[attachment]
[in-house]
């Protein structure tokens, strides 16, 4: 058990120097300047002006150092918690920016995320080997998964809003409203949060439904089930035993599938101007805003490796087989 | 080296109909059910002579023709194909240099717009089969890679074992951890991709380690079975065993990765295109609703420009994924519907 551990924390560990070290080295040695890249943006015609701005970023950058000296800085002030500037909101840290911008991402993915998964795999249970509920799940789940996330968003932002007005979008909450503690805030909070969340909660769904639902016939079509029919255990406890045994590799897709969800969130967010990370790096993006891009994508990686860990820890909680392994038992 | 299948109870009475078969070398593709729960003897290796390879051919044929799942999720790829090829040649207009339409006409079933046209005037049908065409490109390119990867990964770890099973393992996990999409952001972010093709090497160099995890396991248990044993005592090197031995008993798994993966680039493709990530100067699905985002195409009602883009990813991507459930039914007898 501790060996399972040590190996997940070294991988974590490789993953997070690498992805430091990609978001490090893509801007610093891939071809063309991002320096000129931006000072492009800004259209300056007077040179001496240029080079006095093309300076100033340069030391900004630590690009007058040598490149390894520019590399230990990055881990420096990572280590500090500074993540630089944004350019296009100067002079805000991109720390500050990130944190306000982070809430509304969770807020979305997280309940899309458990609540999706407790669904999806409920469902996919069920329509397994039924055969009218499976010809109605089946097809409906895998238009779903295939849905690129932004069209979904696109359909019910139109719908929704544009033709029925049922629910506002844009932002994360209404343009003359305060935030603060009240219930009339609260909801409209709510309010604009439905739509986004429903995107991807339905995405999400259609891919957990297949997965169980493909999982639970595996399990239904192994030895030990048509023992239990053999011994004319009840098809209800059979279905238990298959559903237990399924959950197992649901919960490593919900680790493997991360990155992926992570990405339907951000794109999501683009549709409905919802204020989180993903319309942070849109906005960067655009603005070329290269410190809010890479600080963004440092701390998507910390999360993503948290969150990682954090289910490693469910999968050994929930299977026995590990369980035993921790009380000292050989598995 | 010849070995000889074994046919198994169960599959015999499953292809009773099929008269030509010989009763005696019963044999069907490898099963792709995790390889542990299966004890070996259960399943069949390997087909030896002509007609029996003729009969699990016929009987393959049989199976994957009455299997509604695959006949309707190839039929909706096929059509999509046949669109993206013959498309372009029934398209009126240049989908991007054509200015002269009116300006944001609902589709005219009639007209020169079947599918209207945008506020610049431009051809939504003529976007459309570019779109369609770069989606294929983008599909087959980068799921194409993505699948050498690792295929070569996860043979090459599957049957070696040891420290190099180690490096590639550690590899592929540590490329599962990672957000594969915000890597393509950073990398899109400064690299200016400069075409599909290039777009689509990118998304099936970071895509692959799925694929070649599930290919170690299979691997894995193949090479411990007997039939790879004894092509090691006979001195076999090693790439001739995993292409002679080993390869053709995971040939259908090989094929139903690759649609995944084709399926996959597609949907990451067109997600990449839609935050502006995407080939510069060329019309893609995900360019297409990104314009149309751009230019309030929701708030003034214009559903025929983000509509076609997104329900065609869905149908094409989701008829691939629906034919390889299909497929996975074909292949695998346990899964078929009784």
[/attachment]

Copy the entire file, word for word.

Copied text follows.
[in-house]
């Protein structure tokens, strides 16, 4: 058990120097300047002006150092918690920016995320080997998964809003409203949060439904089930035993599938101007805003490796087989 | 080296109909059910002579023709194909240099717009089969890679074992951890991709380690079975065993990765295109609703420009994924519907 551990924390560990070290080295040695890249943006015609701005970023950058000296800085002030500037909101840290911008991402993915998964795999249970509920799940789940996330968003932002007005979008909450503690805030909070969340909660769904639902016939079509029919255990406890045994590799897709969800969130967010990370790096993006891009994508990686860990820890909680392994038992 | 299948109870009475078969070398593709729960003897290796390879051919044929799942999720790829090829040649207009339409006409079933046209005037049908065409490109390119990867990964770890099973393992996990999409952001972010093709090497160099995890396991248990044993005592090197031995008993798994993966680039493709990530100067699905985002195409009602883009990813991507459930039914007898 501790060996399972040590190996997940070294991988974590490789993953997070690498992805430091990609978001490090893509801007610093891939071809063309991002320096000129931006000072492009800004259209300056007077040179001496240029080079006095093309300076100033340069030391900004630590690009007058040598490149390894520019590399230990990055881990420096990572280590500090500074993540630089944004350019296009100067002079805000991109720390500050990130944190306000982070809430509304969770807020979305997280309940899309458990609540999706407790669904999806409920469902996919069920329509397994039924055969009218499976010809109605089946097809409906895998238009779903295939849905690129932004069209979904696109359909019910139109719908929704544009033709029925049922629910506002844009932002994360209404343009003359305060935030603060009240219930009339609260909801409209709510309010604009439905739509986004429903995107991807339905995405999400259609891919957990297949997965169980493909999982639970595996399990239904192994030895030990048509023992239990053999011994004319009840098809209800059979279905238990298959559903237990399924959950197992649901919960490593919900680790493997991360990155992926992570990405339907951000794109999501683009549709409905919802204020989180993903319309942070849109906005960067655009603005070329290269410190809010890479600080963004440092701390998507910390999360993503948290969150990682954090289910490693469910999968050994929930299977026995590990369980035993921790009380000292050989598995 | 010849070995000889074994046919198994169960599959015999499953292809009773099929008269030509010989009763005696019963044999069907490898099963792709995790390889542990299966004890070996259960399943069949390997087909030896002509007609029996003729009969699990016929009987393959049989199976994957009455299997509604695959006949309707190839039929909706096929059509999509046949669109993206013959498309372009029934398209009126240049989908991007054509200015002269009116300006944001609902589709005219009639007209020169079947599918209207945008506020610049431009051809939504003529976007459309570019779109369609770069989606294929983008599909087959980068799921194409993505699948050498690792295929070569996860043979090459599957049957070696040891420290190099180690490096590639550690590899592929540590490329599962990672957000594969915000890597393509950073990398899109400064690299200016400069075409599909290039777009689509990118998304099936970071895509692959799925694929070649599930290919170690299979691997894995193949090479411990007997039939790879004894092509090691006979001195076999090693790439001739995993292409002679080993390869053709995971040939259908090989094929139903690759649609995944084709399926996959597609949907990451067109997600990449839609935050502006995407080939510069060329019309893609995900360019297409990104314009149309751009230019309030929701708030003034214009559903025929983000509509076609997104329900065609869905149908094409989701008829691939629906034919390889299909497929996975074909292949695998346990899964078929009784």